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This article is part of the supplement: Proceedings of the 13th International Conference on Malignancies in AIDS and Other Acquired Immunodeficiencies (ICMAOI)

Open Access Poster presentation

Evaluation of the AIDS clinical trials group staging criteria for Kaposi Sarcoma in a resource limited setting

Fred Okuku12*, Jackson Orem12, James Kafeero1, Warren Phipps37, Moses R Kamya2 and Corey Casper34567

Author Affiliations

1 Uganda Cancer Institute, Kampala, Uganda

2 Department of Medicine, Makerere University, College of Health Sciences, Kampala, Uganda

3 Department of Medicine, University of Washington, Seattle, WA, USA

4 Laboratory Medicine, University of Washington, Seattle, WA, USA

5 Epidemiology, University of Washington, Seattle, WA, USA

6 Global Health, University of Washington, Seattle, WA, USA

7 Vaccine and Infectious Disease Division, Fred Hutchinson Cancer Research Center, Seattle, WA, USA

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Infectious Agents and Cancer 2012, 7(Suppl 1):P8  doi:10.1186/1750-9378-7-S1-P8

The electronic version of this article is the complete one and can be found online at: http://www.infectagentscancer.com/content/7/S1/P8


Published:19 April 2012

© 2012 Okuku et al; licensee BioMed Central Ltd.

This is an open access article distributed under the terms of the Creative Commons Attribution License (http://creativecommons.org/licenses/by/2.0), which permits unrestricted use, distribution, and reproduction in any medium, provided the original work is properly cited.

Background

Kaposi sarcoma (KS) is commonly staged using by the AIDS Clinical Trials Group (ACTG) criteria. The three variables of the ACTG are dichotomized as good risk (0) and poor risk (1). Good risk immune status (I0) is defined as CD4 T-cell count ≥200cells/µl, and poor risk (I1) as CD4 < 200cells/µl. Although validated in the US and Europe, no evaluation has been done in resource-limited settings during the HAART era. We sought to determine whether the ACTG staging criteria is predictive of overall survival among Ugandan patients with HIV-associated KS.

Methods

Data were abstracted from medical records of adult patients with HIV-associated KS seen at the Uganda Cancer Institute (UCI) from 2000-2006. The primary outcome was 2-year overall survival. Vital status at 2 years was determined from the medical chart, or by contacting the patient or next of kin using the phone contact provided in the chart or ART clinic. Survival was modeled using Kaplan-Meier methods. Factors associated with survival were evaluated using Cox proportional hazards.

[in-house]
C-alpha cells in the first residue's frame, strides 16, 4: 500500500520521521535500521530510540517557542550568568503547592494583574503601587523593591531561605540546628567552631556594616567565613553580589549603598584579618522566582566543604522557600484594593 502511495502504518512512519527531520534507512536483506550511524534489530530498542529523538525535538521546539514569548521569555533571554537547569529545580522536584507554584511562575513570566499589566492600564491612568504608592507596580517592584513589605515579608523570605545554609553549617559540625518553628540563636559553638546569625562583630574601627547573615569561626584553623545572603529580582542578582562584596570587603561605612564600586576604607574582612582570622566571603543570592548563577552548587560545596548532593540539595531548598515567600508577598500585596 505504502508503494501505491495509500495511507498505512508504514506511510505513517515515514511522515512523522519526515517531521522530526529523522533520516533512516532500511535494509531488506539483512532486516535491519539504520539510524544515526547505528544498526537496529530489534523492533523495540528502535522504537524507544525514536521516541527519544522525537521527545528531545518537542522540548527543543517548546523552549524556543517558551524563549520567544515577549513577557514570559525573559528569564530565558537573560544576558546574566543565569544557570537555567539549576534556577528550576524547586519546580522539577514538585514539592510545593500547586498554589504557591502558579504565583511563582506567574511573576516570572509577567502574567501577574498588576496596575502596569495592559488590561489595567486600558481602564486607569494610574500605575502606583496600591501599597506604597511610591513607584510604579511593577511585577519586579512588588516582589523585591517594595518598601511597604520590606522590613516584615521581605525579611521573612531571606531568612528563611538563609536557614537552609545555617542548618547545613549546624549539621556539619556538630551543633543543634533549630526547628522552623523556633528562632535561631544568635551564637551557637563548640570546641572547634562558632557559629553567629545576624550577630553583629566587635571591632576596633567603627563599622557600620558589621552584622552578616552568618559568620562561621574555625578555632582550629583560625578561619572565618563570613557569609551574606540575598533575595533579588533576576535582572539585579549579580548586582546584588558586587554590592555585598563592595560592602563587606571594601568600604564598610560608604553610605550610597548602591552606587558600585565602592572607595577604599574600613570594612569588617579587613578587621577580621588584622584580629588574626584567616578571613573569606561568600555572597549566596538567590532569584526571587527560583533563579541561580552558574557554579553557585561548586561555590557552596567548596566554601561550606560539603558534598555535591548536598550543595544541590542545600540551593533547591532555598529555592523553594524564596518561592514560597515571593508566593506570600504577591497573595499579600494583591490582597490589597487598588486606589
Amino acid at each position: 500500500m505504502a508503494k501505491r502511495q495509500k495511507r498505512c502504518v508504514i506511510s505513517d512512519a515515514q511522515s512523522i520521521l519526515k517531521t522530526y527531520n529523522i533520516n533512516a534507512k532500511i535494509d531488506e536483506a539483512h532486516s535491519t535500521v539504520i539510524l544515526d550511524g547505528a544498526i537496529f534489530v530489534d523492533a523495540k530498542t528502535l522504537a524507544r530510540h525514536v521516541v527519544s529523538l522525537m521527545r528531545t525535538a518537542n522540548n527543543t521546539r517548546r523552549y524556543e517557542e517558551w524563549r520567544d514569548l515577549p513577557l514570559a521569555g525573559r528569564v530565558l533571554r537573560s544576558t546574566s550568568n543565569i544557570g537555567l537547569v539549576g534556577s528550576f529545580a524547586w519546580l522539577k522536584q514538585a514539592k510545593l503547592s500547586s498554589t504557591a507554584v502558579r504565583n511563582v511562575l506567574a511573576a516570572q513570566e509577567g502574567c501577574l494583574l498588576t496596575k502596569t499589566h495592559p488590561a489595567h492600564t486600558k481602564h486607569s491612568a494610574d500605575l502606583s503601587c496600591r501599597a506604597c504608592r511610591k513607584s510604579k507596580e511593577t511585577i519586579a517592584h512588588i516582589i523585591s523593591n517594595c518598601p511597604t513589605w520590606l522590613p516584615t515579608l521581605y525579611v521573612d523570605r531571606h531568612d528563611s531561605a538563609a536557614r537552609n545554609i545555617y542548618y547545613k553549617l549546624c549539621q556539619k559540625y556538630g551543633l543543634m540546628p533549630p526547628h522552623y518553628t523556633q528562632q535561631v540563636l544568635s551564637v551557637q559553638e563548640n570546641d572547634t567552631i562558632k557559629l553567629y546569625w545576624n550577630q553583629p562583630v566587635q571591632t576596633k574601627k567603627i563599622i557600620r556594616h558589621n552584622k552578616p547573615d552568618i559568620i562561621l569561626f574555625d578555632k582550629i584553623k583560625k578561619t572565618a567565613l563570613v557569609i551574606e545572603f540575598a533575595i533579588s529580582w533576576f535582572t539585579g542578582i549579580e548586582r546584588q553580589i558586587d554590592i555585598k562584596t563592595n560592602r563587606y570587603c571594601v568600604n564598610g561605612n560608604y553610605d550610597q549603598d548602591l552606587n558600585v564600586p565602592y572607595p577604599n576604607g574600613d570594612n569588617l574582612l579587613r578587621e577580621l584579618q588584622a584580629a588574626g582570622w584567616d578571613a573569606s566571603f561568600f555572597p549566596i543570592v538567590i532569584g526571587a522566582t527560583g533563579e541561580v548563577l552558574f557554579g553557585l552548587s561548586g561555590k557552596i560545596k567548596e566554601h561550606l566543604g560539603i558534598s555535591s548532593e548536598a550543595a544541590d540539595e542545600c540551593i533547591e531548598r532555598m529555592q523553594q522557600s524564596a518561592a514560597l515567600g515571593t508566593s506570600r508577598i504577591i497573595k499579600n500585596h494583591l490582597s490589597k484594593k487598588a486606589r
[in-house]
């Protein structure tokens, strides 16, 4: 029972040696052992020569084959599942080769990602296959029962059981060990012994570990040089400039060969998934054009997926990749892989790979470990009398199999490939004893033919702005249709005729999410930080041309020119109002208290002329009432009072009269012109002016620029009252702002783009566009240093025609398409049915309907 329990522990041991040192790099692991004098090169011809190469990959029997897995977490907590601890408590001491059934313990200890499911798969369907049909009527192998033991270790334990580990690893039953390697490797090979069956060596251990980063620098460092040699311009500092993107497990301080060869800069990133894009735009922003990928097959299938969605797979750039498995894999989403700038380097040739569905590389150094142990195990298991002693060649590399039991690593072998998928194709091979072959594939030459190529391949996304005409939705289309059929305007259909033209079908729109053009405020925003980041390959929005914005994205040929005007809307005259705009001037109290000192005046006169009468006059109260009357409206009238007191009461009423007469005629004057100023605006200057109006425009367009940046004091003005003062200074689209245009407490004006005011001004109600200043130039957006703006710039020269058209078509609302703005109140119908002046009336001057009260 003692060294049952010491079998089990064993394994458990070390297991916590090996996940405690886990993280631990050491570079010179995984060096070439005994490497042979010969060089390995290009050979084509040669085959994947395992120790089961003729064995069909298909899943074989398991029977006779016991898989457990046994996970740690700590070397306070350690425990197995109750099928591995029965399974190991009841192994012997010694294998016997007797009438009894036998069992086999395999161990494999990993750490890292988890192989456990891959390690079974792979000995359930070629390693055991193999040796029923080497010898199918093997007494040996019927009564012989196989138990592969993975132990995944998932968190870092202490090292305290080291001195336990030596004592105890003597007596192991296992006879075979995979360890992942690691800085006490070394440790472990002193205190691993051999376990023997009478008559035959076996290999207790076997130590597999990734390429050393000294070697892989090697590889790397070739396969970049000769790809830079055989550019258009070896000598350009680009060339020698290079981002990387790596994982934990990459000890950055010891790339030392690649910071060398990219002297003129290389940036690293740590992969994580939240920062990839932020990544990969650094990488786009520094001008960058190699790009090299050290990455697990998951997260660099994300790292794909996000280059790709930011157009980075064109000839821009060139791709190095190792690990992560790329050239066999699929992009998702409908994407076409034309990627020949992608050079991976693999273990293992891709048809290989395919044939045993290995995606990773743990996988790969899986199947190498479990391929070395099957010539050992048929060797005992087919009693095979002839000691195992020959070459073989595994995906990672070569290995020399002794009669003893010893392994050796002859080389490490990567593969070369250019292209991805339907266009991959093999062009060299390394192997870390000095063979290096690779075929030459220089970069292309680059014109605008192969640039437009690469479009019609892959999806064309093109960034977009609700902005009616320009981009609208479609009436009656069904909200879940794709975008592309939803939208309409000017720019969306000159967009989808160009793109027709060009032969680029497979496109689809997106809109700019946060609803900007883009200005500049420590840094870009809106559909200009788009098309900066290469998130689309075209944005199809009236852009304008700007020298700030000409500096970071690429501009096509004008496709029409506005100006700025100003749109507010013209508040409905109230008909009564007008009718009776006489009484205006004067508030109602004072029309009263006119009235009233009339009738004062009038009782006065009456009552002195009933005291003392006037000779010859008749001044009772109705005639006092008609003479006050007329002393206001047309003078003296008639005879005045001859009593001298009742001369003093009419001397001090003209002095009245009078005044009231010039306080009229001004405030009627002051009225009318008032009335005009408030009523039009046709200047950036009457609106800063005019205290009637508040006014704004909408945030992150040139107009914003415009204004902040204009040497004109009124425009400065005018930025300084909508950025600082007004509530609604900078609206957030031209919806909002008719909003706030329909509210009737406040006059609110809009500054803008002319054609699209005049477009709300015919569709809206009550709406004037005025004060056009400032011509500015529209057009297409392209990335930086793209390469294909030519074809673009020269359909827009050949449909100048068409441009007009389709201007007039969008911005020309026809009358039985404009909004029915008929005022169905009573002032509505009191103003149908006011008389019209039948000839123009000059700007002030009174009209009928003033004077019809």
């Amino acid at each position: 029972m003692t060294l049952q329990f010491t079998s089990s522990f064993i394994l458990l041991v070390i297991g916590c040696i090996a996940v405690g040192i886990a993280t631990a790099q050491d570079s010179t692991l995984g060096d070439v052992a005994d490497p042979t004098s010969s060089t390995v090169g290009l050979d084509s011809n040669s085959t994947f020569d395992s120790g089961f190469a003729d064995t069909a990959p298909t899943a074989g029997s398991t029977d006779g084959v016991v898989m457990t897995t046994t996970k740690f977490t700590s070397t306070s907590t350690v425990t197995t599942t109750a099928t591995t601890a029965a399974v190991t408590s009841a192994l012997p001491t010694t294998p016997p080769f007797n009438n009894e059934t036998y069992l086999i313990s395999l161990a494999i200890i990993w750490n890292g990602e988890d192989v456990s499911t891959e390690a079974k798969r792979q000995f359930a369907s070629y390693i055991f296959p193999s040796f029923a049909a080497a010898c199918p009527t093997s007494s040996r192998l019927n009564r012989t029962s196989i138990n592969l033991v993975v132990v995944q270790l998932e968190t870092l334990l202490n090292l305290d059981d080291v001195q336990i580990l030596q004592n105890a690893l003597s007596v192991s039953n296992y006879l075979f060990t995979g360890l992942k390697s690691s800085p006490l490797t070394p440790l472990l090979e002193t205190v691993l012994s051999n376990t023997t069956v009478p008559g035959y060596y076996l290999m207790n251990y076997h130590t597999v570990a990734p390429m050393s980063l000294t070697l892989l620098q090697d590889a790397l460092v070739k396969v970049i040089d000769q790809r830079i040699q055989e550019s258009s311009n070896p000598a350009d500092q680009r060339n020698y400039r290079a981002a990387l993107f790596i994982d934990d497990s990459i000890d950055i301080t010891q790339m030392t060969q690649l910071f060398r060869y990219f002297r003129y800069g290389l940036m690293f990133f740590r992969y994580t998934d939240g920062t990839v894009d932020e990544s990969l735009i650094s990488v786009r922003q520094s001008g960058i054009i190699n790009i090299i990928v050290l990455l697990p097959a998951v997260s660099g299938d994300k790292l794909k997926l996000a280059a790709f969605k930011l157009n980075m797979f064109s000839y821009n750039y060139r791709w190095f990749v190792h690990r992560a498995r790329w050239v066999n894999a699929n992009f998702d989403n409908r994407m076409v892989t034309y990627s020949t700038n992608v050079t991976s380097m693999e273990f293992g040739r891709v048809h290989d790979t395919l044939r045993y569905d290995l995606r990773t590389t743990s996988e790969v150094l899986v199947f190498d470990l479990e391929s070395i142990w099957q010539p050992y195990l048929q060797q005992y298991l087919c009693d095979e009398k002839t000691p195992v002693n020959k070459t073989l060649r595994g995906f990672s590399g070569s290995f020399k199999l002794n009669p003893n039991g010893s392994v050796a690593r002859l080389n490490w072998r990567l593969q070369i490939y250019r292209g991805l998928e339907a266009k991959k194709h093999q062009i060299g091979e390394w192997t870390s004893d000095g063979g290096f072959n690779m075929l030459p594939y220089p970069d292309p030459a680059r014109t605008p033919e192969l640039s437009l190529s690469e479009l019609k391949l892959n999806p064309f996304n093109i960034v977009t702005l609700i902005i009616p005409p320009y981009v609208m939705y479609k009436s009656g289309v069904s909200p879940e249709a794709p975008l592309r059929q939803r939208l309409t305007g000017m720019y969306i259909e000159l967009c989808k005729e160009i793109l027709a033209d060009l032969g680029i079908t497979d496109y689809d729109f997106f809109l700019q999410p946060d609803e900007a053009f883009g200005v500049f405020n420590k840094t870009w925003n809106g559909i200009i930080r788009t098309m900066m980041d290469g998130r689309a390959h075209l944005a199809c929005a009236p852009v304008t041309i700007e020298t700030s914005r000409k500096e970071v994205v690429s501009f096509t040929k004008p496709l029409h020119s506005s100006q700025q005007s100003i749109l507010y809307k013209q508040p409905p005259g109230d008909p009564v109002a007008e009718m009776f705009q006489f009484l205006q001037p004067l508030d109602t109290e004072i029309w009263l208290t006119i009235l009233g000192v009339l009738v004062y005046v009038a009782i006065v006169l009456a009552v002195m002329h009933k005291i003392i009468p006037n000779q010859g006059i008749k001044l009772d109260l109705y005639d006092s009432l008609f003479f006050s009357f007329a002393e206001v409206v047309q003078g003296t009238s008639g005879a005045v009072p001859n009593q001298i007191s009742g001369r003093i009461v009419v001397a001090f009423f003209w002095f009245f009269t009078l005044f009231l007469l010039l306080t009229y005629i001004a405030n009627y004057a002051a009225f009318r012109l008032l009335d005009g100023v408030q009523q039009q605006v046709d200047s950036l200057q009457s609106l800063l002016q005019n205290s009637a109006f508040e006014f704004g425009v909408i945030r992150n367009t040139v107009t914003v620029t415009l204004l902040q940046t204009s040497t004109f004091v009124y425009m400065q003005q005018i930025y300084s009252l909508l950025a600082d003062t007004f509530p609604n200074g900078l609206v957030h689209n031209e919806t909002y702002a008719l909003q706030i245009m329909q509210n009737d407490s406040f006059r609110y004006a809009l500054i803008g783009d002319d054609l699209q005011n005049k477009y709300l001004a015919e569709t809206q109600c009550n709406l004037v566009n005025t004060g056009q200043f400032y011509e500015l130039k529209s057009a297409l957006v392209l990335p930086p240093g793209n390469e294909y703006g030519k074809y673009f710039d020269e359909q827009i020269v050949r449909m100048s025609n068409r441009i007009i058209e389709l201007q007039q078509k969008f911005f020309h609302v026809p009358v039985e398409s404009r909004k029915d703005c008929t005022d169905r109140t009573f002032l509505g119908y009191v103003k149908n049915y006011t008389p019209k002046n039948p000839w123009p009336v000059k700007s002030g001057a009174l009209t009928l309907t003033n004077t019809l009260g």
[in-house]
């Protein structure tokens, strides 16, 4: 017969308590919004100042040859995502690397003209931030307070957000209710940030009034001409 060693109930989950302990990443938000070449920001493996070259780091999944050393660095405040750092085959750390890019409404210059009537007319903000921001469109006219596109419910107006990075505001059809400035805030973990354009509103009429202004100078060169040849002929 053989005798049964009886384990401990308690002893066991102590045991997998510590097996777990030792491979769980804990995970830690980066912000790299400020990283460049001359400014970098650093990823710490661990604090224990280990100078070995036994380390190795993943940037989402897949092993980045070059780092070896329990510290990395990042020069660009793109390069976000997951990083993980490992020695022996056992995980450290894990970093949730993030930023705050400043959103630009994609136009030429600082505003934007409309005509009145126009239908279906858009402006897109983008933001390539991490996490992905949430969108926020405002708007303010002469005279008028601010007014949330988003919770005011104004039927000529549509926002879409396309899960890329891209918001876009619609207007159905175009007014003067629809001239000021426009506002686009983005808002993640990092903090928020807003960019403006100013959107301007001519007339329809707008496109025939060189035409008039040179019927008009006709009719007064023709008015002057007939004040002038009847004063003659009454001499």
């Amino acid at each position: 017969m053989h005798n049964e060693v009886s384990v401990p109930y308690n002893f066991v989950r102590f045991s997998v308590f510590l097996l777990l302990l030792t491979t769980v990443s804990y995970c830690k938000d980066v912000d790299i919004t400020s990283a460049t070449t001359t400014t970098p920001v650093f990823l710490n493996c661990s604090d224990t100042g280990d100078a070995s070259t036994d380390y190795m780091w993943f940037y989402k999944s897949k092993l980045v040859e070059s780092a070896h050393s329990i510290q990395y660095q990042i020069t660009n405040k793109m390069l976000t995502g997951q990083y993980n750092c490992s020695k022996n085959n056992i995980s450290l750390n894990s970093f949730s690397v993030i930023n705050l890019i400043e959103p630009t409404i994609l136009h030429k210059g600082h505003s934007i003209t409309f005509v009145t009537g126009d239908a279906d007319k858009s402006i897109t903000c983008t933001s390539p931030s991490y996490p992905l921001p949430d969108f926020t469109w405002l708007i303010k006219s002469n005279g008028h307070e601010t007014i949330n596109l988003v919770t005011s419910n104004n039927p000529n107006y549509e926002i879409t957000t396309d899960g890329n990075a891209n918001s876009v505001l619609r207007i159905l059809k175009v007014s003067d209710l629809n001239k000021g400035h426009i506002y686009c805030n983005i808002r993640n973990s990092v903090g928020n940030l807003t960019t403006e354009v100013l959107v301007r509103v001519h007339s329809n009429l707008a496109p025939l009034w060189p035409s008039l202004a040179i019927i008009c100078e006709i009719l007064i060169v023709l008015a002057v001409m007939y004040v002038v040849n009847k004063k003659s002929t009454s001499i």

Results

The median survival time was 468 days (range 0, 5411). At 2 years following KS diagnosis, 165 (40.8%) of participants were alive and 166 (41.1%) had died, while 73(18.1%) were lost to follow-up. Factors associated with death before 2 years from KS diagnosis included T1 tumor stage, S1 stage, nodular lesion morphotype, and trunk edema (Table 1). Baseline CD4 count under 100 cells/µl was associated with decreased survival (HR 1.7, 95%CI 1.26-2.39 and p= 0.001), but ACTG immune status criteria (CD4 under 200 cells/µl) was not.

Table 1. Factors associated with death before 2 years from KS diagnosis

Conclusions

ACTG criteria Tumor extent (T) and Systemic symptoms (S) were associated with survival; Immune status (I) was not. Factors associated with decreased survival included: baseline CD4 counts <100, age, trunk edema, while receipt of HAART and chemotherapy were associated with increased survival. Studies are needed to validate ACTG staging criteria in sub-Saharan Africa and to identify additional prognostic factors.